from a God who'd rain fire from above.

A love that inflicts mass mayhem

annihilates, butchers, condemns.

 

The howling man's fever often creates,

people too blind to see love is not hate.

 

Build a staircase of bodies, millions stacked high,

so the "chosen" can meet with their God in the sky.

 

-Ken Page

 

 


 



CRADLE CREEK

KP

 

Two creeks cradle the house of my youth.

They made good subjects for boyhood sleuths

as a boy asleep in my bed, lights out.

Cradle Creek was a sanctum, and a boy’s escape route.

 

Home vibes and southern cooks.

Breakfast, Wendy and brother Brooks.

May in Georgia, morning’s the time,

to step to the beat of a boyhood rhyme.

 

A black ribboned ridge thinks it can hold

A secret forever, but Brooks is too bold.

Within reach of a baseball’s hurl,

is a kingdom of treasures, Brooks' Lost World.

 

Now we ride on the baseball’s tail,

to enter we, the lost world's spell.

Down the bank, a snake guards the gate.

But a lifted limb’s all passage will take.

 

Cooling, the creek points straight.

A procession, a viny interlace.

Shelters it like hands and fingers.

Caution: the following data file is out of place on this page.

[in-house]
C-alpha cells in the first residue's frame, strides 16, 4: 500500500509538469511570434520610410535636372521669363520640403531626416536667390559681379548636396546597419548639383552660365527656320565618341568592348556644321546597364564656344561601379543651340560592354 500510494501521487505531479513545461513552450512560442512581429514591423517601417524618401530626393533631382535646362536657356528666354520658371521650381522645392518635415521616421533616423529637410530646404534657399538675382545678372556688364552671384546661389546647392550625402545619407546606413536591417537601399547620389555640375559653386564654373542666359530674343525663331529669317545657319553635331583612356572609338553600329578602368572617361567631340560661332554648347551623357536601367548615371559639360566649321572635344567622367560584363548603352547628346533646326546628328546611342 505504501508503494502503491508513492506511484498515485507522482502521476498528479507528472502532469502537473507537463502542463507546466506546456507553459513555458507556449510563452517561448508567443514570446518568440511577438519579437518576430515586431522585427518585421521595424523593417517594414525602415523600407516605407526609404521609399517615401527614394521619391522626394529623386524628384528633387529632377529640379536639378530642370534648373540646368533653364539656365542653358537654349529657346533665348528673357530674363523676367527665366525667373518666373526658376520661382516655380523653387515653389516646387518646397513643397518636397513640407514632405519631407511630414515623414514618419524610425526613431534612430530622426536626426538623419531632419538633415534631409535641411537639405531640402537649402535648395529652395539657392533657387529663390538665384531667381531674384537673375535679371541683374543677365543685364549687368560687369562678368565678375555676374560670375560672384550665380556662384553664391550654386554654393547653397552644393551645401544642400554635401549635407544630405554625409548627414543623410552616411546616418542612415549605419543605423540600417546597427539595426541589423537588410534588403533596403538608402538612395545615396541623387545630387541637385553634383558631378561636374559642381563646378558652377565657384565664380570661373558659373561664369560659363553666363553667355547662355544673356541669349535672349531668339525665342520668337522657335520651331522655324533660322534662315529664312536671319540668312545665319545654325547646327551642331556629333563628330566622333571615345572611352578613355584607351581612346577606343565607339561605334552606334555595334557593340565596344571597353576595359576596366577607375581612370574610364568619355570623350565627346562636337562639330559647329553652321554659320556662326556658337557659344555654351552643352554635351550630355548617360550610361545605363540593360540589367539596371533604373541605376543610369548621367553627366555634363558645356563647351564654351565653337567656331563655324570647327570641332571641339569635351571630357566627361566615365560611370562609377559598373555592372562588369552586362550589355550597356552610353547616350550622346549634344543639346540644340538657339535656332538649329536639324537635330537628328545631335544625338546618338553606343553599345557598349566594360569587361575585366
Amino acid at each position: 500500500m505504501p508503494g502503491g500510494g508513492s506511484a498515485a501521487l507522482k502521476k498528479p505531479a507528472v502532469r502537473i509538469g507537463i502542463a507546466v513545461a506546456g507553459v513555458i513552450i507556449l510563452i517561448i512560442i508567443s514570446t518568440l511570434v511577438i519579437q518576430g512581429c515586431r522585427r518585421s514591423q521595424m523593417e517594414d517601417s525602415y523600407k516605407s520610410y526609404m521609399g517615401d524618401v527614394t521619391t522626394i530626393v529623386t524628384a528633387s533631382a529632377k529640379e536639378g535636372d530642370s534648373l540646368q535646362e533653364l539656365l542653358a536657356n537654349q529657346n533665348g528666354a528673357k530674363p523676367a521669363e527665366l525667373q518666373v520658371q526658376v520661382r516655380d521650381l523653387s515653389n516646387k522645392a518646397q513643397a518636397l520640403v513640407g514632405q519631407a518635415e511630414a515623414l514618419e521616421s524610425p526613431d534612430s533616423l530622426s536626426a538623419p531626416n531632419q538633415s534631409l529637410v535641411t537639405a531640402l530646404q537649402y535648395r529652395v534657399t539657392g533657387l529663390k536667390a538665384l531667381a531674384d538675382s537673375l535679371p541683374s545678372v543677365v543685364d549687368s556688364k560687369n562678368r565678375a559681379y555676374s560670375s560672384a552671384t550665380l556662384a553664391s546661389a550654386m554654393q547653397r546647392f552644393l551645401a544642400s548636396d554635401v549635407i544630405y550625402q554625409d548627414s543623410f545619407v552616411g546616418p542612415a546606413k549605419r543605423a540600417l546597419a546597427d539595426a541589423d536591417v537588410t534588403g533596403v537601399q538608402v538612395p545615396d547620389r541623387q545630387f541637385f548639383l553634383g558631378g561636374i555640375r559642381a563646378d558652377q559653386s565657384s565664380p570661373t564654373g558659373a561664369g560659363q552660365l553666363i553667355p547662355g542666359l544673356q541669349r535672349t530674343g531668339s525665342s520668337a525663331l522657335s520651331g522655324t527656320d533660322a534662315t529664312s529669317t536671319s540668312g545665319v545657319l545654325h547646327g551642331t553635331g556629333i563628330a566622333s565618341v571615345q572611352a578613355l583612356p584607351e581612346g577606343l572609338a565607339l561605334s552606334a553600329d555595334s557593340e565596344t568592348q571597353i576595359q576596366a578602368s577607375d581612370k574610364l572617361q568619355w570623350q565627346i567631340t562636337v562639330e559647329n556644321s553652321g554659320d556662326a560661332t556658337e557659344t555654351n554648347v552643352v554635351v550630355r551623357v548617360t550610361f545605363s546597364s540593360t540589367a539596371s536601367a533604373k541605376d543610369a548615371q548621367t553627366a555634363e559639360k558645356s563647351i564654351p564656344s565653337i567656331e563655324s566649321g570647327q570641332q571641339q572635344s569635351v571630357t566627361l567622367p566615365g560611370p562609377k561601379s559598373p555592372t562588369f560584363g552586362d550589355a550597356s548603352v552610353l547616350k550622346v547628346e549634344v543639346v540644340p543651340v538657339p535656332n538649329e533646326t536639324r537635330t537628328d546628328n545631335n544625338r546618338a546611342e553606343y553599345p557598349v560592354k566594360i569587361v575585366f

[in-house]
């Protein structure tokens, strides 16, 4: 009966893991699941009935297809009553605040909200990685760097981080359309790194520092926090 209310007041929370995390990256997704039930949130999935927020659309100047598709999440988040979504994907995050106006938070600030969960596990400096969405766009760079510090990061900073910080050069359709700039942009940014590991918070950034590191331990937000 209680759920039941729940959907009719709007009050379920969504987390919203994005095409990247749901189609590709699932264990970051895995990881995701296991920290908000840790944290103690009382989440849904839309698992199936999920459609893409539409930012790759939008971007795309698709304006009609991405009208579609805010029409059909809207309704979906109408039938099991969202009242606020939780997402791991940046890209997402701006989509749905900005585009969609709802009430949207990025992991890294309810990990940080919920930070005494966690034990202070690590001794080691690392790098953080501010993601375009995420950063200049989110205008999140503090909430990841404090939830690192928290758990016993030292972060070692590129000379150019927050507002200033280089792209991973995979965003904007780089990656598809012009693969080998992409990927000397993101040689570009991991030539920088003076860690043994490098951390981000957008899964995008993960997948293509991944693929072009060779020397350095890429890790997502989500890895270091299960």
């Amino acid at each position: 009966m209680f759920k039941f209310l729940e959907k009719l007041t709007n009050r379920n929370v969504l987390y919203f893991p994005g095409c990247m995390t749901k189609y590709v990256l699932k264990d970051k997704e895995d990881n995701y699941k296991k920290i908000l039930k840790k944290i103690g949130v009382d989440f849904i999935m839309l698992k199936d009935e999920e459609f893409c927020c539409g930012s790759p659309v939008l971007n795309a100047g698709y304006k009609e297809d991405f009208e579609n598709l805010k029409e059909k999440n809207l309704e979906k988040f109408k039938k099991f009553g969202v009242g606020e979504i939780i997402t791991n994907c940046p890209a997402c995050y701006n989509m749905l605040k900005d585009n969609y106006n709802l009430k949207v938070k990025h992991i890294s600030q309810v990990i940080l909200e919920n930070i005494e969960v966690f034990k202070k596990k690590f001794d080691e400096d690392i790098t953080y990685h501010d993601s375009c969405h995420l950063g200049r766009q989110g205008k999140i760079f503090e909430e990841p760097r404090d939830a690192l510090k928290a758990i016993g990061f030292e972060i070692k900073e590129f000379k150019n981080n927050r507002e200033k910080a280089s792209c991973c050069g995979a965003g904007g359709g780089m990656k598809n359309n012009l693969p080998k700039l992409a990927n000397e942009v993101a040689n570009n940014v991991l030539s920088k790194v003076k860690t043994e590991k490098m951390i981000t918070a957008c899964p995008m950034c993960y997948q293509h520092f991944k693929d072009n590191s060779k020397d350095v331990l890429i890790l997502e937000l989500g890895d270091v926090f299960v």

Shafts of light, left-over sunrise, lingers

 

Creek banks ascend, tree trunks thicken.

Unworldly knotted roots suspended.

Like the bound footed Chinese ladies,

they'll soon topple like wobbling babies.

 

Two men, rather boys are there,

echoes of a time, lighter than air.

Imagination, awe, walk of whimsy,

pirates navigate a thin shallow sea.

 

Scowling the rocks for pickins and treasure,

stones, bottles and left-over pleasures.

Brooks points out places newly found,

Mama's Fern Garden, Sue's bottle mound.

 

A miss-step on a downed rotten log.

Down I go for a good ole soggin’

Wet as a dog, but not so charming.

Another snake! Not so alarming.

______

 

There very well may come a day

you pine for pleasures long gone away.

Maybe that'll be a Saturday

a Saturday in Georgia in early May.

 

Two creeks cradle the house of my youth.

They made good subjects for boyhood sleuths

as a boy asleep in my bed, lights out.

Cradle Creek was a sanctum, and a boy’s escape route.

 

 

  

Everybody Knows That Nobody Knows

 

 

The Paleolithic Era was a long time ago.

It consisted of a few years in a row.

That's pretty standard as eras go.

I don't know what happened,

but there's one thing I know,